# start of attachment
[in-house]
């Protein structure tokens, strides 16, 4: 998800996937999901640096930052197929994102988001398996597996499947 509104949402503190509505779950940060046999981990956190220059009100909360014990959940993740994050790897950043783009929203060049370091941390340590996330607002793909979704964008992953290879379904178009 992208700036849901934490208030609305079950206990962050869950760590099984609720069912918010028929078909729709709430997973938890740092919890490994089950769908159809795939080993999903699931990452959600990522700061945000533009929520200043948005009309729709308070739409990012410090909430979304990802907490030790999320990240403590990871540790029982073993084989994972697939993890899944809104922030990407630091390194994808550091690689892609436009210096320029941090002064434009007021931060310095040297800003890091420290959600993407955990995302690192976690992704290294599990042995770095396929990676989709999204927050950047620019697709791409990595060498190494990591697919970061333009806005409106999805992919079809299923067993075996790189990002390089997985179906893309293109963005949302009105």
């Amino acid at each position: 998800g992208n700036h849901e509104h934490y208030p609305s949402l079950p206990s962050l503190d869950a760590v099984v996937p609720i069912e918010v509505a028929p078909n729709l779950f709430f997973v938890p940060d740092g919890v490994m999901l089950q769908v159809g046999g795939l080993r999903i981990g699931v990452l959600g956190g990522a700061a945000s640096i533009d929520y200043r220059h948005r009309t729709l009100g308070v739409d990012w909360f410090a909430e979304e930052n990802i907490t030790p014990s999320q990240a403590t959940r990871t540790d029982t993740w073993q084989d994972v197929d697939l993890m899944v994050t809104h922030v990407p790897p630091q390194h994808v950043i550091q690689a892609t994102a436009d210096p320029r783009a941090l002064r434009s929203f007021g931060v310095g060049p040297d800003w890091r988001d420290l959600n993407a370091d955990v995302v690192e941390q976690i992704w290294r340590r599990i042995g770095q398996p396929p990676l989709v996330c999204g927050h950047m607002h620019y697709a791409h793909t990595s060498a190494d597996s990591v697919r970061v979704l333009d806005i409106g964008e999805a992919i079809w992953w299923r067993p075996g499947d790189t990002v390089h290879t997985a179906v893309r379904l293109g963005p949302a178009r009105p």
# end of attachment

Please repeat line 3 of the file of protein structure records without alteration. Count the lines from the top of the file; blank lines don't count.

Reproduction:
């Amino acid at each position: 998800g992208n700036h849901e509104h934490y208030p609305s949402l079950p206990s962050l503190d869950a760590v099984v996937p609720i069912e918010v509505a028929p078909n729709l779950f709430f997973v938890p940060d740092g919890v490994m999901l089950q769908v159809g046999g795939l080993r999903i981990g699931v990452l959600g956190g990522a700061a945000s640096i533009d929520y200043r220059h948005r009309t729709l009100g308070v739409d990012w909360f410090a909430e979304e930052n990802i907490t030790p014990s999320q990240a403590t959940r990871t540790d029982t993740w073993q084989d994972v197929d697939l993890m899944v994050t809104h922030v990407p790897p630091q390194h994808v950043i550091q690689a892609t994102a436009d210096p320029r783009a941090l002064r434009s929203f007021g931060v310095g060049p040297d800003w890091r988001d420290l959600n993407a370091d955990v995302v690192e941390q976690i992704w290294r340590r599990i042995g770095q398996p396929p990676l989709v996330c999204g927050h950047m607002h620019y697709a791409h793909t990595s060498a190494d597996s990591v697919r970061v979704l333009d806005i409106g964008e999805a992919i079809w992953w299923r067993p075996g499947d790189t990002v390089h290879t997985a179906v893309r379904l293109g963005p949302a178009r009105p």